"There's nothing like it," avows Stuart Dempster, who after several decades still cherishes the singular acoustic space lurking under Fort Worden State Park just a few blocks north of Port Townsend.

Known among a handful of musicians, "the cistern" is a giant underground concrete drum. Designed to store millions of gallons of water for the now-defunct fort, the empty cistern's round walls and thick square pillars make sound bounce and ring with one of the world's longest natural reverberation times: Take a single footstep, stop, and listen. You'll hear microscopically compacted echoes of that lone step for the next 30 to 50 seconds. The cistern is one of the sonic wonders of the world.

Dempster, a Seattle composer, improviser, trombonist, and all-around artistic treasure, has an affinity for unusual sounds and spaces. A seminal presence in adventurous music since the 1960s—in 1968, he organized the first recording session of Terry Riley's epochal minimalist work, In C—Dempster knows the cistern well.

"You have to learn to play it like an instrument," Dempster tells me, chatting by phone from upstate New York. He's there, with longtime collaborator Pauline Oliveros and other new music avatars, to attend a festival commemorating New Albion, the label that released his classic 1987 album, In the Great Abbey of Clement VI, a meditative exploration of reverberant space.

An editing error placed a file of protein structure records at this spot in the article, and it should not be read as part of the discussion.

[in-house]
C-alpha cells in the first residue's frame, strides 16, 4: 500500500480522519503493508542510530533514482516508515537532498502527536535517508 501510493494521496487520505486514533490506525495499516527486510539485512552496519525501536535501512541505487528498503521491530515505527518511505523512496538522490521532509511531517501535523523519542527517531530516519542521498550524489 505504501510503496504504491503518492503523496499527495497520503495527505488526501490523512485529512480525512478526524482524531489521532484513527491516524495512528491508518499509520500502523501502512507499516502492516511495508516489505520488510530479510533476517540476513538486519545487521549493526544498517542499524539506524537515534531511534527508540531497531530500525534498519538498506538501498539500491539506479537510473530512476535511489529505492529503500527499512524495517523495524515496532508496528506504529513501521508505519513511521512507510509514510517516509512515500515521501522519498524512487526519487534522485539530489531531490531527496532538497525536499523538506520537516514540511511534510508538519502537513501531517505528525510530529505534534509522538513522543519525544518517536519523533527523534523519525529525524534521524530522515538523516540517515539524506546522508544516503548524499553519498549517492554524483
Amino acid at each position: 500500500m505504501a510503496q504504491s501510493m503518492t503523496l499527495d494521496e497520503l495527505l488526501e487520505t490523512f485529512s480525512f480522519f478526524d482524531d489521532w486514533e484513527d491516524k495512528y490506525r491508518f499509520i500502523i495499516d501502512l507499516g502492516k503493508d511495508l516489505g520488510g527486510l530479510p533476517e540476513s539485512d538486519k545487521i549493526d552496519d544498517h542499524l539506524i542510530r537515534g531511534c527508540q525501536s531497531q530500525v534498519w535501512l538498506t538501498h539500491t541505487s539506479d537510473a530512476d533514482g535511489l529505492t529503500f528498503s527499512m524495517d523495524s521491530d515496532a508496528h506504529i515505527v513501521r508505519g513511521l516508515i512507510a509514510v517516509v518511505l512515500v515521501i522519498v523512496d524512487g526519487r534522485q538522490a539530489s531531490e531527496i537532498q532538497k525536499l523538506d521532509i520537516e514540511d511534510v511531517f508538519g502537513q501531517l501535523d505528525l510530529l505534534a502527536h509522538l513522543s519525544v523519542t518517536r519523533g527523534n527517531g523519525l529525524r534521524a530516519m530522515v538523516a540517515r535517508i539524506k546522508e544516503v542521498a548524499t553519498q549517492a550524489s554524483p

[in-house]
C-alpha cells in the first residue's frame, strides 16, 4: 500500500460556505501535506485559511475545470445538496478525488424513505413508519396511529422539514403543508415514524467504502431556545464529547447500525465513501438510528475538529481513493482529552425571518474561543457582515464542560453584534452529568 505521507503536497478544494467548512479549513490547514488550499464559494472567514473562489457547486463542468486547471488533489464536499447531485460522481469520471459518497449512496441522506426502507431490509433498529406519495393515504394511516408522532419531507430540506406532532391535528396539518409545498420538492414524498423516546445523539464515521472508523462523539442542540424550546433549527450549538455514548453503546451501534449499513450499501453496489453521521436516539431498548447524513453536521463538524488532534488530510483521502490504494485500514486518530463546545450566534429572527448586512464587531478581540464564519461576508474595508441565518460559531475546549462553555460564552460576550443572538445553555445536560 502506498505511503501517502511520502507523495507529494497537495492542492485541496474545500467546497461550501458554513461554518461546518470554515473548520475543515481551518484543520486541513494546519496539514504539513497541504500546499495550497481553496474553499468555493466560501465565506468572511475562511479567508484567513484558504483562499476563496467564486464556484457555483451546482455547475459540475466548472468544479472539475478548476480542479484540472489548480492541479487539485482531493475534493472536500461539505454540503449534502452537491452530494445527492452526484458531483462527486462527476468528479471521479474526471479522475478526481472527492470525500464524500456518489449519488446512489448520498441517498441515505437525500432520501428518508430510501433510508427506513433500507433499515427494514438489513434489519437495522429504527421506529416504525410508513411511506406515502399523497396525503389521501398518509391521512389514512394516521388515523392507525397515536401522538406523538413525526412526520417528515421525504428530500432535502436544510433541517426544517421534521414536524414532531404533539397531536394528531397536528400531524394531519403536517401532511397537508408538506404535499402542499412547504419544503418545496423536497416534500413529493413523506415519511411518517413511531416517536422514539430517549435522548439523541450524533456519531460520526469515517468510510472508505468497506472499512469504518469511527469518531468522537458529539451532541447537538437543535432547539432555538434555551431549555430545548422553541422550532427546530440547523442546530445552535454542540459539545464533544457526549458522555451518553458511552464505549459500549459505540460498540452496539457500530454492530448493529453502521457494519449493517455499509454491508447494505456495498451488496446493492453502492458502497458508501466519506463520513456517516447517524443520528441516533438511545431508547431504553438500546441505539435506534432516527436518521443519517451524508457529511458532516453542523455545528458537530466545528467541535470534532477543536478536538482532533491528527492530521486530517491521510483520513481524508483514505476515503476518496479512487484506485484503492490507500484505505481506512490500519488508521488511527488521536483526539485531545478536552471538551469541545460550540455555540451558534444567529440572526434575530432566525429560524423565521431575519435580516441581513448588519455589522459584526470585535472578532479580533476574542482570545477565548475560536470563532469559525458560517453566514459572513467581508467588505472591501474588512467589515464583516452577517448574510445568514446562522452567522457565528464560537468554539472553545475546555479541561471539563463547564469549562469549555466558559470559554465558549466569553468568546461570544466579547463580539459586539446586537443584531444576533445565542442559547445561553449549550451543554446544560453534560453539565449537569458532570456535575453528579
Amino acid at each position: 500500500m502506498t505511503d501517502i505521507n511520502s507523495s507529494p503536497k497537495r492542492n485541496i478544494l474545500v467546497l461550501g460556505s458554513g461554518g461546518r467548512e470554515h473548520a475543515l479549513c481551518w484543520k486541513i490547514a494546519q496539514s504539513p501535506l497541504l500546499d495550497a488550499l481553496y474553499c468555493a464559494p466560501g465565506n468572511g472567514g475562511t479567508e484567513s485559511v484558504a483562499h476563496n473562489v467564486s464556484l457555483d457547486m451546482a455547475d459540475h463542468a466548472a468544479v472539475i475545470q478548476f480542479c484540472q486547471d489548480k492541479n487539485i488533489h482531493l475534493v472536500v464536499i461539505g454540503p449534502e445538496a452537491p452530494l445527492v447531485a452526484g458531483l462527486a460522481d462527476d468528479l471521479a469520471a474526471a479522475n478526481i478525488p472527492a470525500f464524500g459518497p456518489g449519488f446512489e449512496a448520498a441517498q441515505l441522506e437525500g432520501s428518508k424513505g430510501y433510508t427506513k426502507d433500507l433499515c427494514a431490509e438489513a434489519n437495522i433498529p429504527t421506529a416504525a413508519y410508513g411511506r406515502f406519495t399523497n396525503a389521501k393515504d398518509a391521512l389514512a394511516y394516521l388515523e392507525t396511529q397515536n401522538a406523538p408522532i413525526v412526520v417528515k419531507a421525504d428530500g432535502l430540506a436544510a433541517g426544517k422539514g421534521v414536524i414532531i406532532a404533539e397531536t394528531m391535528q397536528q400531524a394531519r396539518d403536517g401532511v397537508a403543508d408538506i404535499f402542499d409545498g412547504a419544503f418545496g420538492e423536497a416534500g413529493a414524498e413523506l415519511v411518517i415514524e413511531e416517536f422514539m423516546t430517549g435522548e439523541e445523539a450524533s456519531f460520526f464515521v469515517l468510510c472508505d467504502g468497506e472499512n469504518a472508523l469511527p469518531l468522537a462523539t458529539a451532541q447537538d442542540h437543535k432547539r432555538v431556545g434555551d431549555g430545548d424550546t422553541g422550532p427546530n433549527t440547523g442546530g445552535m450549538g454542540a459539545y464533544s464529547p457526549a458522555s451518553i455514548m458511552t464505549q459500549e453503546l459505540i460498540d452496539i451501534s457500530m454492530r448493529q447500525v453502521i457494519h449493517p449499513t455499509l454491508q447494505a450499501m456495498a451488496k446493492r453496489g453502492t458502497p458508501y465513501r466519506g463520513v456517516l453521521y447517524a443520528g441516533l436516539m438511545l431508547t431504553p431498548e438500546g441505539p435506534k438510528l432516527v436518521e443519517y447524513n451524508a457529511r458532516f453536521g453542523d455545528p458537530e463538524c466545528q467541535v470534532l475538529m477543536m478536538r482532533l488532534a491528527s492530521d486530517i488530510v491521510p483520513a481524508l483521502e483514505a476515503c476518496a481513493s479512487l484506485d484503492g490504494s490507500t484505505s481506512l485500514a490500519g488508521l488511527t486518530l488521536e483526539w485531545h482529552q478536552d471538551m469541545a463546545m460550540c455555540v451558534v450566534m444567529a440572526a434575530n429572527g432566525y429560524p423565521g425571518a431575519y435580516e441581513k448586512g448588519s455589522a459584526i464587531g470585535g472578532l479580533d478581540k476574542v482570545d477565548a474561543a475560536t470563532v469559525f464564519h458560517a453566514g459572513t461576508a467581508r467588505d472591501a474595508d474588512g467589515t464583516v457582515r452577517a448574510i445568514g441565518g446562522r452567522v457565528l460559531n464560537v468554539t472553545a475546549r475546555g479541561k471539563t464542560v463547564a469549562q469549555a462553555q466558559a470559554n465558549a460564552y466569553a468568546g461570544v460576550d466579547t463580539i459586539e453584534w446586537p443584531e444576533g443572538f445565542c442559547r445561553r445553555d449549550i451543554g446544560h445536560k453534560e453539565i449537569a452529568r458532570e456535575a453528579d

"The cistern," he adds, "doesn't do much, frankly, but what it does—reverberate—it does so elegantly." Dempster learned of the cistern's wondrous acoustic properties from David Mahler, a longtime Seattle composer who recently moved to Pittsburgh. Back in the 1980s, arts advocate Dan Harpole fought to open the cistern to musicians. Since then, other composers and improvisers such as Jarrad Powell and the much-missed trio Doublends Vert have recorded inside the cistern, which was formally christened the Dan Harpole Cistern in 2007.

I can attest that being inside the cistern is a transformative experience for a musician. Inside, the air is stuffy and humid, like vaporous cotton. Oxygen gets used up quickly, so an attendant waits above ground, near a rusty, rickety ladder. Every breath, each footstep, and even the slightest movement is amplified and elongated, surrounding you with a shimmering sonic dust. After the cistern, I listened to the world in a new way.

For this hour-long performance, Dempster teams up with cellist Walter Gray, percussionist Matt Kocmieroski, and Seattle Symphony bassoonist Seth Krimsky. Together, they venture into the cistern to pipe John Cage's 1962 work Atlas Eclipticalis via speakers up to the surface for us to listen. Don't miss it. recommended

Stuart Dempster and friends perform Fri Aug 22, Dan Harpole Cistern at the upper hill of Fort Worden State Park, Port Townsend, 360-385-3102, 8:30 pm, free.

Classical and Avant-Garde Calendar

Thurs 8/21


Here's Exhibit A for jazz becoming a classical music: The eminent Count passed in 1984, yet his band, a few of whom played under the man himself, soldiers on. Through Sun Aug 24. Jazz Alley, 2033 Sixth Ave, 441-9729, sets at 7:30 and 9:30 pm, $32.50.